Delta Air Lines said yesterday that it planned to use disposable radio tags to track all luggage it handles at domestic airports. The airline, which is based in Atlanta, said it would have to invest up to $25 million to deploy the necessary hardware and software throughout its operations, a process that it aimed to complete within two years.

The bet on the new technology, known as radio-frequency identification or RFID, comes at a time when Delta’s financial condition is so precarious that it has warned investors it might have to enter bankruptcy to reorganize its debts. But Delta executives who oversaw tests of the technology said they wanted to adopt it as fast as possible because they believed the investment would quickly pay for itself by reducing luggage handling costs.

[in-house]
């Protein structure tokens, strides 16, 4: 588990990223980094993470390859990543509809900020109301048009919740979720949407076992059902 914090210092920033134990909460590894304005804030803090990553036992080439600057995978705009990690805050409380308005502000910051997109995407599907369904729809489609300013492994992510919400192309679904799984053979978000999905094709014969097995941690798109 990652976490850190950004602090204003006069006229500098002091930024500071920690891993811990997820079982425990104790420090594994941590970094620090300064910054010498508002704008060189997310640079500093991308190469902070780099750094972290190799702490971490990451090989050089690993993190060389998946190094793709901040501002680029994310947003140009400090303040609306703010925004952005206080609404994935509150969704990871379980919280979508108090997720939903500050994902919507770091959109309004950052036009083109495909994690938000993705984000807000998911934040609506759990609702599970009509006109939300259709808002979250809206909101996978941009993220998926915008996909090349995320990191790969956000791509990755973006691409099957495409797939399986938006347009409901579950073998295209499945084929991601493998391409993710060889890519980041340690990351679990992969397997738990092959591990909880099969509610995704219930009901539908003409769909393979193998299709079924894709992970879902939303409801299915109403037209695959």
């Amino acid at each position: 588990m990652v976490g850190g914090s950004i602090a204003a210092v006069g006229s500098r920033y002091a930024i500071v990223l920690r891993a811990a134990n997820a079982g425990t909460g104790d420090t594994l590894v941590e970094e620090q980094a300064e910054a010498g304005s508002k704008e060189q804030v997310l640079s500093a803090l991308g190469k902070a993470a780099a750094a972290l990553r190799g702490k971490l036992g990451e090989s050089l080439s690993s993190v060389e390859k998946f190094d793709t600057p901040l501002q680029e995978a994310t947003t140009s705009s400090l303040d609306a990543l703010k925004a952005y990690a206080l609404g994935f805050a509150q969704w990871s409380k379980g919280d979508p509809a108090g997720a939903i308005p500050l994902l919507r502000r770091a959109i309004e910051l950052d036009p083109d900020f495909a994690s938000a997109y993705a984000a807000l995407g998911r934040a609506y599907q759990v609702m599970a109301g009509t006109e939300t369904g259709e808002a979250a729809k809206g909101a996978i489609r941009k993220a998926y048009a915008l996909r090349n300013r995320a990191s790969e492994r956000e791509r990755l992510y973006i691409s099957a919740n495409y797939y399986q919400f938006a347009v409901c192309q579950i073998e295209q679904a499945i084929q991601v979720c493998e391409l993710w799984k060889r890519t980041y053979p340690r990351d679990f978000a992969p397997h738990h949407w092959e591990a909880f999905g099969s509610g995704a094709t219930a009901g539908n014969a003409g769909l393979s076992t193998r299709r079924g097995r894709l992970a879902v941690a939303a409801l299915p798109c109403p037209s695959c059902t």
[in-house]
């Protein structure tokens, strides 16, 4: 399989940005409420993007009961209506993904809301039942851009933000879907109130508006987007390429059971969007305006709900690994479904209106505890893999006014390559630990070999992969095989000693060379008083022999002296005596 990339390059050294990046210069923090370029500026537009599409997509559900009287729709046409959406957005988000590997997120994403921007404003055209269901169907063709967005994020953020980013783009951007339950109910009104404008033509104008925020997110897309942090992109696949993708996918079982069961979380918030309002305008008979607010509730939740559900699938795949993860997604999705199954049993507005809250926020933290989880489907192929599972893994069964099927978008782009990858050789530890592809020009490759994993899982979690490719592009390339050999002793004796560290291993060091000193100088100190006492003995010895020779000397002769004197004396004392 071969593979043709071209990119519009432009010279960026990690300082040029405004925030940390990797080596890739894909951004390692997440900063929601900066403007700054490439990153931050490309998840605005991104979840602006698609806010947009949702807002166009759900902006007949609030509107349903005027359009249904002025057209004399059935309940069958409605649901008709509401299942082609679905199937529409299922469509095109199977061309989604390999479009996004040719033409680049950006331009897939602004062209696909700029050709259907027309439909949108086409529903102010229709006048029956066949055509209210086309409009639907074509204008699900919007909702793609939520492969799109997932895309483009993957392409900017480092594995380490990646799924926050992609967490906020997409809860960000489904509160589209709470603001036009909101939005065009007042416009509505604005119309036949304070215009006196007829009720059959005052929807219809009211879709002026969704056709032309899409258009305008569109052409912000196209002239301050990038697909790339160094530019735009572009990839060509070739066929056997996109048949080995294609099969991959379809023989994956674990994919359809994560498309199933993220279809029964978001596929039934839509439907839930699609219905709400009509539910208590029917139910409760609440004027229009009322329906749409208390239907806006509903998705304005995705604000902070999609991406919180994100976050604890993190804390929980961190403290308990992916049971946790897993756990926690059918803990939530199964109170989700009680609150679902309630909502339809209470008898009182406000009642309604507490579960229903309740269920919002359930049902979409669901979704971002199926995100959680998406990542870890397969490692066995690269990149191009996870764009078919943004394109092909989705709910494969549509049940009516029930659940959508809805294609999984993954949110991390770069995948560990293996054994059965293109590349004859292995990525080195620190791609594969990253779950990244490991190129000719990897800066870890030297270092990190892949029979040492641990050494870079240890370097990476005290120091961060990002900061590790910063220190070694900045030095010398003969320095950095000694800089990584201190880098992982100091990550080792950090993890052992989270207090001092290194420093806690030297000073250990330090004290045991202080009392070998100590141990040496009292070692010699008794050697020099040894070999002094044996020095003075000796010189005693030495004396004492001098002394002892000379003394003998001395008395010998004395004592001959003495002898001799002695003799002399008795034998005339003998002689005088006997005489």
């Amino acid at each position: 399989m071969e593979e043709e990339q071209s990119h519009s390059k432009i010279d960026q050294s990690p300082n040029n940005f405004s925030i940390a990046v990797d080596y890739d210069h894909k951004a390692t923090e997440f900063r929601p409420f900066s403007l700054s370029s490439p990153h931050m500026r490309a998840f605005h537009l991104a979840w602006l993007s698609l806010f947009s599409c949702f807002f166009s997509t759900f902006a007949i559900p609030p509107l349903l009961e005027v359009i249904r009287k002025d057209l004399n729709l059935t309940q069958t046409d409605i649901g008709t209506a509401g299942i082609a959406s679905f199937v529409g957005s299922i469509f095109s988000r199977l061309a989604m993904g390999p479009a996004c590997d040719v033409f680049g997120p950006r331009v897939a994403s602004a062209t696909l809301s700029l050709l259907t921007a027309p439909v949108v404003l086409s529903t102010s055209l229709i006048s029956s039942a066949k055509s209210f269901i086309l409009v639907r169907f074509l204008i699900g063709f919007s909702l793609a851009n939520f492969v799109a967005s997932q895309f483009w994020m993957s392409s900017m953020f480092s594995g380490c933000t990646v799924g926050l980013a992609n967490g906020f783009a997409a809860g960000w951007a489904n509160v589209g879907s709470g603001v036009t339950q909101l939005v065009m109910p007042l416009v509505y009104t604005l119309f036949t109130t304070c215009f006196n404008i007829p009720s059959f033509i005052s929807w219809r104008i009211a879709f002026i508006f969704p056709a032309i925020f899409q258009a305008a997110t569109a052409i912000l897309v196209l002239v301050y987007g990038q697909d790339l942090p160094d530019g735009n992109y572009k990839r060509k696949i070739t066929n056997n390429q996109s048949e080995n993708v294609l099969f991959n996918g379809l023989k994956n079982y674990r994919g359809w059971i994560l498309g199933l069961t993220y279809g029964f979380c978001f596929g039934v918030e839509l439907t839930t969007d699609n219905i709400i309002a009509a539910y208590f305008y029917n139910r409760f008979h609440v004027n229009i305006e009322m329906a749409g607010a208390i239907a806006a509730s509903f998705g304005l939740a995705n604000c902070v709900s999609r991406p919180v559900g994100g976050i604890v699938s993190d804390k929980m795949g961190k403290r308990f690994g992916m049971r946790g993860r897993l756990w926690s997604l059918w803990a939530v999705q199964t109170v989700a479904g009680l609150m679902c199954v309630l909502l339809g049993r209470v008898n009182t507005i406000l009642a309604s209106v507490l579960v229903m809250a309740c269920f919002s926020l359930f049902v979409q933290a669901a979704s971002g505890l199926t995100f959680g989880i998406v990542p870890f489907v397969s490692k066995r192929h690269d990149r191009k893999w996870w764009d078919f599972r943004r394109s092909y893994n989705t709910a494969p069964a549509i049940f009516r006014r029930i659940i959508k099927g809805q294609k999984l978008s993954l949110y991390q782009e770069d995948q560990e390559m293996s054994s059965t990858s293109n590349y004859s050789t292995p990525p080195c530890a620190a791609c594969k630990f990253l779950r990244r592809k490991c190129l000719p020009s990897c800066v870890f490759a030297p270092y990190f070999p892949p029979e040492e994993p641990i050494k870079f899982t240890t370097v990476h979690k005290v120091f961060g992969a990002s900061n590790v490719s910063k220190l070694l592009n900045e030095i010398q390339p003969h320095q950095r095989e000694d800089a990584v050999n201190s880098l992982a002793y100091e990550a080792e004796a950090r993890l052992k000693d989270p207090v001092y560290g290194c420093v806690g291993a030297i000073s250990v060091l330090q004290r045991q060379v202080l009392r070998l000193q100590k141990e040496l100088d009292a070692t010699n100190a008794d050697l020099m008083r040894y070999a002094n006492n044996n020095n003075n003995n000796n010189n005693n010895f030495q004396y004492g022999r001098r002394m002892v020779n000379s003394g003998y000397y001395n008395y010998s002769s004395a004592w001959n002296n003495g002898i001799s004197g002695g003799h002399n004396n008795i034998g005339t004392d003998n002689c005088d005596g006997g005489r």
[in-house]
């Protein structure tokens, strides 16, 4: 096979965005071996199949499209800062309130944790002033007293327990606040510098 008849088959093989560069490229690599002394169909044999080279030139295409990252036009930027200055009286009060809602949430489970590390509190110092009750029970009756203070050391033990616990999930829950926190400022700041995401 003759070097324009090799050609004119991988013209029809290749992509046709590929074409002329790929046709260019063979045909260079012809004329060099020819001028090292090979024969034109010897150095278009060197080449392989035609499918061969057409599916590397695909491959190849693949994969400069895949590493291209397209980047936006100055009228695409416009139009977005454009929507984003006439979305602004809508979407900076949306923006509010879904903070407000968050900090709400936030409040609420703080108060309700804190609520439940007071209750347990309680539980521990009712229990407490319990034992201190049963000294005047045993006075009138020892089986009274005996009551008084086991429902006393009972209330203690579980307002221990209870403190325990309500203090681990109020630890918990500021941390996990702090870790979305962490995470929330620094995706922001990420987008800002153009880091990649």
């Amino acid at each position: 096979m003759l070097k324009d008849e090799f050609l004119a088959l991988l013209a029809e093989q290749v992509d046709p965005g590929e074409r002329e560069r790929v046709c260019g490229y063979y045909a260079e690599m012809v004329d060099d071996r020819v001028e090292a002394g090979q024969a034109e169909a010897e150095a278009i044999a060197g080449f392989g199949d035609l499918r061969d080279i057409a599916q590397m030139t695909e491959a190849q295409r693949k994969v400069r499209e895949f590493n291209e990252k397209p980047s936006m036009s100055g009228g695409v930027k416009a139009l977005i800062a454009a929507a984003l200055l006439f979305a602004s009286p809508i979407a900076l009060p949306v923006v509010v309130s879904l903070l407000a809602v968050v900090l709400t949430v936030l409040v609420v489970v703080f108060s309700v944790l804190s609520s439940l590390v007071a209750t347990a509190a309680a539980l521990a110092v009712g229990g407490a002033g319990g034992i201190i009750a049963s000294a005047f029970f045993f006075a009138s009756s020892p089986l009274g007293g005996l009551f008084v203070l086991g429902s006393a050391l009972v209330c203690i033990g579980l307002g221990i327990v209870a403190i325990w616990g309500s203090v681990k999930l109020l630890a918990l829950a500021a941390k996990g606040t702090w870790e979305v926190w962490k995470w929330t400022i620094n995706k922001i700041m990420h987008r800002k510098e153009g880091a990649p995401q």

Fewer than a million of the 80 million or so bags Delta handles in an average year fail to reach their final destination on the same flight as their owners, but locating and delivering misdirected luggage costs the airline about $100 million annually, according to Robert Maruster, Delta’s director of airport strategy. Not only will the technology cut down on the number of bags that fail to get on the right flight, Mr. Maruster said, but once Delta develops software to provide its agents with data from the tracking system, the agents should be able to tell passengers where their luggage went and when Delta will be able to deliver it.



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